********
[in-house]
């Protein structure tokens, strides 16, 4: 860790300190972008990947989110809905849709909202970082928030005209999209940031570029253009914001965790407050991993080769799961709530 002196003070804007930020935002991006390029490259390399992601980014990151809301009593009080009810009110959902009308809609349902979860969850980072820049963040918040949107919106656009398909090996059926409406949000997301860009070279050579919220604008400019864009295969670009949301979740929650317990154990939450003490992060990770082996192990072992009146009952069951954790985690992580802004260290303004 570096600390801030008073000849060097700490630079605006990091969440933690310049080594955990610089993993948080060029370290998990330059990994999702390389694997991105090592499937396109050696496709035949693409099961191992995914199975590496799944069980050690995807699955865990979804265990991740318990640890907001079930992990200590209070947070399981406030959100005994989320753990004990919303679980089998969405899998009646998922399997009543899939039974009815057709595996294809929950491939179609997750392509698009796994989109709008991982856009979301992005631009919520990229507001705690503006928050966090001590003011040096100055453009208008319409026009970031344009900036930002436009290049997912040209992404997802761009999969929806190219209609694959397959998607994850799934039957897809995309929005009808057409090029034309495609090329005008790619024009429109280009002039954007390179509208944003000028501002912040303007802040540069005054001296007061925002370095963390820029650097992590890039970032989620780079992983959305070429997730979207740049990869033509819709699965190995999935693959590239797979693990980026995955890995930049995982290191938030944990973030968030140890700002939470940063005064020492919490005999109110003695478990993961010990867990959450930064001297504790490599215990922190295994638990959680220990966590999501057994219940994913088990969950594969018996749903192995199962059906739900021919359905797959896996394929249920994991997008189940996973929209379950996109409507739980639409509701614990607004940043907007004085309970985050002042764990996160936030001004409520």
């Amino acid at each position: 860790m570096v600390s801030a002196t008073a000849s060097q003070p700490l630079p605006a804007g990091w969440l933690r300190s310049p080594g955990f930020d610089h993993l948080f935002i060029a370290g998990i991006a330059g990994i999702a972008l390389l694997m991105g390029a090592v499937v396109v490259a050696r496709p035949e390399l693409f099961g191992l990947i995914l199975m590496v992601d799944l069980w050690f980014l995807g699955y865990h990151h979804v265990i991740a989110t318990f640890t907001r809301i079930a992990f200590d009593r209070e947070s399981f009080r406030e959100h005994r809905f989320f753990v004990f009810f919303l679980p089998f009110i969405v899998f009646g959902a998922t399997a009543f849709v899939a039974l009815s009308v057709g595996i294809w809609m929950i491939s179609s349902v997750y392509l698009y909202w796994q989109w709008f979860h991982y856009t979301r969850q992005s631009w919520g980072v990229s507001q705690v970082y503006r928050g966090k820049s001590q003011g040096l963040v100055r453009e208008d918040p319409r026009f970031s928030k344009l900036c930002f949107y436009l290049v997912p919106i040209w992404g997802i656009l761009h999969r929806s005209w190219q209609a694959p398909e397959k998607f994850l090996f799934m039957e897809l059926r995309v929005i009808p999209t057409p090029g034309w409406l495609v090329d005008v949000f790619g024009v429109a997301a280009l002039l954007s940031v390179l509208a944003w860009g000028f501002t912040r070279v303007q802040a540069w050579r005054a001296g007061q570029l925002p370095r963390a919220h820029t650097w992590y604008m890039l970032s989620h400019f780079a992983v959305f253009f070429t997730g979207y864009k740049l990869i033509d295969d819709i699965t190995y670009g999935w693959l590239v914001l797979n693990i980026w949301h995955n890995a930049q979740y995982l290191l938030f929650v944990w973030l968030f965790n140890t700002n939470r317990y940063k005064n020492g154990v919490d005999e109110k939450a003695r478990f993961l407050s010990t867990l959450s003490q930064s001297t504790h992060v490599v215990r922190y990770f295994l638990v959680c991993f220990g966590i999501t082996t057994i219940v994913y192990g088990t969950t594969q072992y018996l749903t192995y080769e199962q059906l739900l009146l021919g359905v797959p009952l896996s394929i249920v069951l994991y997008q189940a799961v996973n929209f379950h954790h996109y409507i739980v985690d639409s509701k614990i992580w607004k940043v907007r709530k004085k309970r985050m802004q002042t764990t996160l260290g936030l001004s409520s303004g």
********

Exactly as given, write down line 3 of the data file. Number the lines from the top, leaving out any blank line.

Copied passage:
């Amino acid at each position: 860790m570096v600390s801030a002196t008073a000849s060097q003070p700490l630079p605006a804007g990091w969440l933690r300190s310049p080594g955990f930020d610089h993993l948080f935002i060029a370290g998990i991006a330059g990994i999702a972008l390389l694997m991105g390029a090592v499937v396109v490259a050696r496709p035949e390399l693409f099961g191992l990947i995914l199975m590496v992601d799944l069980w050690f980014l995807g699955y865990h990151h979804v265990i991740a989110t318990f640890t907001r809301i079930a992990f200590d009593r209070e947070s399981f009080r406030e959100h005994r809905f989320f753990v004990f009810f919303l679980p089998f009110i969405v899998f009646g959902a998922t399997a009543f849709v899939a039974l009815s009308v057709g595996i294809w809609m929950i491939s179609s349902v997750y392509l698009y909202w796994q989109w709008f979860h991982y856009t979301r969850q992005s631009w919520g980072v990229s507001q705690v970082y503006r928050g966090k820049s001590q003011g040096l963040v100055r453009e208008d918040p319409r026009f970031s928030k344009l900036c930002f949107y436009l290049v997912p919106i040209w992404g997802i656009l761009h999969r929806s005209w190219q209609a694959p398909e397959k998607f994850l090996f799934m039957e897809l059926r995309v929005i009808p999209t057409p090029g034309w409406l495609v090329d005008v949000f790619g024009v429109a997301a280009l002039l954007s940031v390179l509208a944003w860009g000028f501002t912040r070279v303007q802040a540069w050579r005054a001296g007061q570029l925002p370095r963390a919220h820029t650097w992590y604008m890039l970032s989620h400019f780079a992983v959305f253009f070429t997730g979207y864009k740049l990869i033509d295969d819709i699965t190995y670009g999935w693959l590239v914001l797979n693990i980026w949301h995955n890995a930049q979740y995982l290191l938030f929650v944990w973030l968030f965790n140890t700002n939470r317990y940063k005064n020492g154990v919490d005999e109110k939450a003695r478990f993961l407050s010990t867990l959450s003490q930064s001297t504790h992060v490599v215990r922190y990770f295994l638990v959680c991993f220990g966590i999501t082996t057994i219940v994913y192990g088990t969950t594969q072992y018996l749903t192995y080769e199962q059906l739900l009146l021919g359905v797959p009952l896996s394929i249920v069951l994991y997008q189940a799961v996973n929209f379950h954790h996109y409507i739980v985690d639409s509701k614990i992580w607004k940043v907007r709530k004085k309970r985050m802004q002042t764990t996160l260290g936030l001004s409520s303004g």